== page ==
Active investment managers more bullish than ever

The average active manager is now leveraged long, according to NAAIM’s weekly survey:

Sustained bullishness is bearish, especially once the market starts to trend sideways. We don’t yet have that choppy sideways action on declining RSI that has been a death knell for rallies, but sooner or later it will emerge. If the market starts sidedays, this would complete the most bearish syndrome possible, though we already have a market that is overbought and overvalued, with overbullish sentiment and rising bond yields (John Hussman’s bearish syndrome that has nailed most major tops for decades).

In economic news, Q4′s negative GDP print supports the thesis that we entered a recession in the 2nd half of 2012, as leading indicators had been suggesting for months. It also comes right as the Citi Economic Surprise Index is again on the downward slope of its regular cycle, meaning surprises are more likely to be to the downside.

Hussman’s extreme risk syndrome present again

John Hussman does the best long-term statistical analysis of the broad equity market, bar none. He has identified a set of four conditions that has appeared at or just before significant tops in the stock market:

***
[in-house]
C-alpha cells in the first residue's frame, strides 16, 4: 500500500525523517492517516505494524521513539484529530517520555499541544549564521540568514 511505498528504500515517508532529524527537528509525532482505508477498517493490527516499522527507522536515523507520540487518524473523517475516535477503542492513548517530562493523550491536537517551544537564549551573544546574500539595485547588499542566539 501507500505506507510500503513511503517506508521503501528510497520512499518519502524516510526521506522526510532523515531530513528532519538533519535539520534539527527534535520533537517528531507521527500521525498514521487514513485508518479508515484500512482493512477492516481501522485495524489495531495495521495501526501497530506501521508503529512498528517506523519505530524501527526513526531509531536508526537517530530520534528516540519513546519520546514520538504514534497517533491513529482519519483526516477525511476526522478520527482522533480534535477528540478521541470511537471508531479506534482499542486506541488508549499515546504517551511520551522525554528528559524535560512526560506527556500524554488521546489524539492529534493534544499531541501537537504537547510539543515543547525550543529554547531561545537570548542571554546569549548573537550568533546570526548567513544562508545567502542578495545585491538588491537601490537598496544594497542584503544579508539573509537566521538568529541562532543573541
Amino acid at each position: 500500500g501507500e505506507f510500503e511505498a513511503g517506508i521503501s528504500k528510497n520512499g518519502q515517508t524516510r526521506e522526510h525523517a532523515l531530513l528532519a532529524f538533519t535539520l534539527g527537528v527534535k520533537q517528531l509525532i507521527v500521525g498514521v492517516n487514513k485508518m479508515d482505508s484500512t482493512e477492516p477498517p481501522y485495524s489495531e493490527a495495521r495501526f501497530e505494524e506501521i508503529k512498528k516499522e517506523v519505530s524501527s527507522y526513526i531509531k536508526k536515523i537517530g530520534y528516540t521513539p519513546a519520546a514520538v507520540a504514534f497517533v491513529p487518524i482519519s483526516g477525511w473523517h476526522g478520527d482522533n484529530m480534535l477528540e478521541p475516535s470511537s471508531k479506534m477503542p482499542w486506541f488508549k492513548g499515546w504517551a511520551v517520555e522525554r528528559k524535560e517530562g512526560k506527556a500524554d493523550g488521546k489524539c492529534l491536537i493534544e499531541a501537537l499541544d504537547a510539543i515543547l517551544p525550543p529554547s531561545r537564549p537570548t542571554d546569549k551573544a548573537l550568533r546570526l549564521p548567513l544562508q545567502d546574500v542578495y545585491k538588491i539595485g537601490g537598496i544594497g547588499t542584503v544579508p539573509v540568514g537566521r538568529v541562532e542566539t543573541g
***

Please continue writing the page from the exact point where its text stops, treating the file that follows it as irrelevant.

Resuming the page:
Overbought: S&P 500 within 3% of its upper Bollinger bands, at least 7% above its 52-week smoothing, and over 50% above its 4-year low

Overbullish: Investors Intelligence sentiment survey shows bulls above 52% and bears below 27%

Overvalued: Shiller P/E above 18 (it’s currently 23)

Rising yields: 10-year Treasury yields above their level of 6-months earlier.

This condition also appeared in 1929 (followed by a crash and 20 year bear market in real terms) and 1964 (stocks peaked in ’66 before going down 80% in real terms over the next 16 years). When stocks are overbought and overvalued, treasuries have fallen, and most investors are bullish, it is to your great advantage to eliminate market risk (sell your stocks or hedge them).

Gold:Platinum ratio dips under 1.0 for first time in 8 months.

Platinum has had a sharp rally in recent sessions, while gold has been only slightly higher, bringing the two heavier precious metals (specific gravity of 19.30 for Au and 21.45 for Pt) to parity for the first time since April. The ratio remains high, and has been elevated since gold left the more-industrial platinum in the dust in the summer of 2011:

This has been one of the longer periods of inversion in recent history. Selling gold and buying platinum in equal weights when the ratio is well over 1.0 has been a dependable money-maker for patient traders, as the ratio tends to revert to well under 1.0.